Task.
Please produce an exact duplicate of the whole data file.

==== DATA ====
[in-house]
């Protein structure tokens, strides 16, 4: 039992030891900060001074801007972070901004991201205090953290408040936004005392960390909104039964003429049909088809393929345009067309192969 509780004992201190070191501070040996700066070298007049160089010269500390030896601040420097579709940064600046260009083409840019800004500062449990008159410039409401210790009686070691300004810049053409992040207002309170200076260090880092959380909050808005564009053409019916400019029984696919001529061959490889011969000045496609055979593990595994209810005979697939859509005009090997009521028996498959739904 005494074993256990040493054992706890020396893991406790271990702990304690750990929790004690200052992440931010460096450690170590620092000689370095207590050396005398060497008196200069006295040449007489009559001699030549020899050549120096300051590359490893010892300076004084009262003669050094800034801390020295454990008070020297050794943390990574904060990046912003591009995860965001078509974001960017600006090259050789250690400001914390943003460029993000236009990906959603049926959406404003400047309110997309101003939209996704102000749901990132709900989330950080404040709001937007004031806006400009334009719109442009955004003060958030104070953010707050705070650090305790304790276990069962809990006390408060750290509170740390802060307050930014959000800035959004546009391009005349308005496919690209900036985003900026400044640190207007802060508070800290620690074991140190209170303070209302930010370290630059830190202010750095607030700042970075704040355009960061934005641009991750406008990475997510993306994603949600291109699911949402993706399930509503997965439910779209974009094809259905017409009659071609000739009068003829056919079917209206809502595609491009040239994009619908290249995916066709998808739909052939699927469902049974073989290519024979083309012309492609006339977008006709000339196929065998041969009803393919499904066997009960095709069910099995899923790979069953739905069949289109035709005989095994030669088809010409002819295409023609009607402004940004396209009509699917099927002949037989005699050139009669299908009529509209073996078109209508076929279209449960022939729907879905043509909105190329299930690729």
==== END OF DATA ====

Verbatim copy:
[in-house]
């Protein structure tokens, strides 16, 4: 039992030891900060001074801007972070901004991201205090953290408040936004005392960390909104039964003429049909088809393929345009067309192969 509780004992201190070191501070040996700066070298007049160089010269500390030896601040420097579709940064600046260009083409840019800004500062449990008159410039409401210790009686070691300004810049053409992040207002309170200076260090880092959380909050808005564009053409019916400019029984696919001529061959490889011969000045496609055979593990595994209810005979697939859509005009090997009521028996498959739904 005494074993256990040493054992706890020396893991406790271990702990304690750990929790004690200052992440931010460096450690170590620092000689370095207590050396005398060497008196200069006295040449007489009559001699030549020899050549120096300051590359490893010892300076004084009262003669050094800034801390020295454990008070020297050794943390990574904060990046912003591009995860965001078509974001960017600006090259050789250690400001914390943003460029993000236009990906959603049926959406404003400047309110997309101003939209996704102000749901990132709900989330950080404040709001937007004031806006400009334009719109442009955004003060958030104070953010707050705070650090305790304790276990069962809990006390408060750290509170740390802060307050930014959000800035959004546009391009005349308005496919690209900036985003900026400044640190207007802060508070800290620690074991140190209170303070209302930010370290630059830190202010750095607030700042970075704040355009960061934005641009991750406008990475997510993306994603949600291109699911949402993706399930509503997965439910779209974009094809259905017409009659071609000739009068003829056919079917209206809502595609491009040239994009619908290249995916066709998808739909052939699927469902049974073989290519024979083309012309492609006339977008006709000339196929065998041969009803393919499904066997009960095709069910099995899923790979069953739905069949289109035709005989095994030669088809010409002819295409023609009607402004940004396209009509699917099927002949037989005699050139009669299908009529509209073996078109209508076929279209449960022939729907879905043509909105190329299930690729």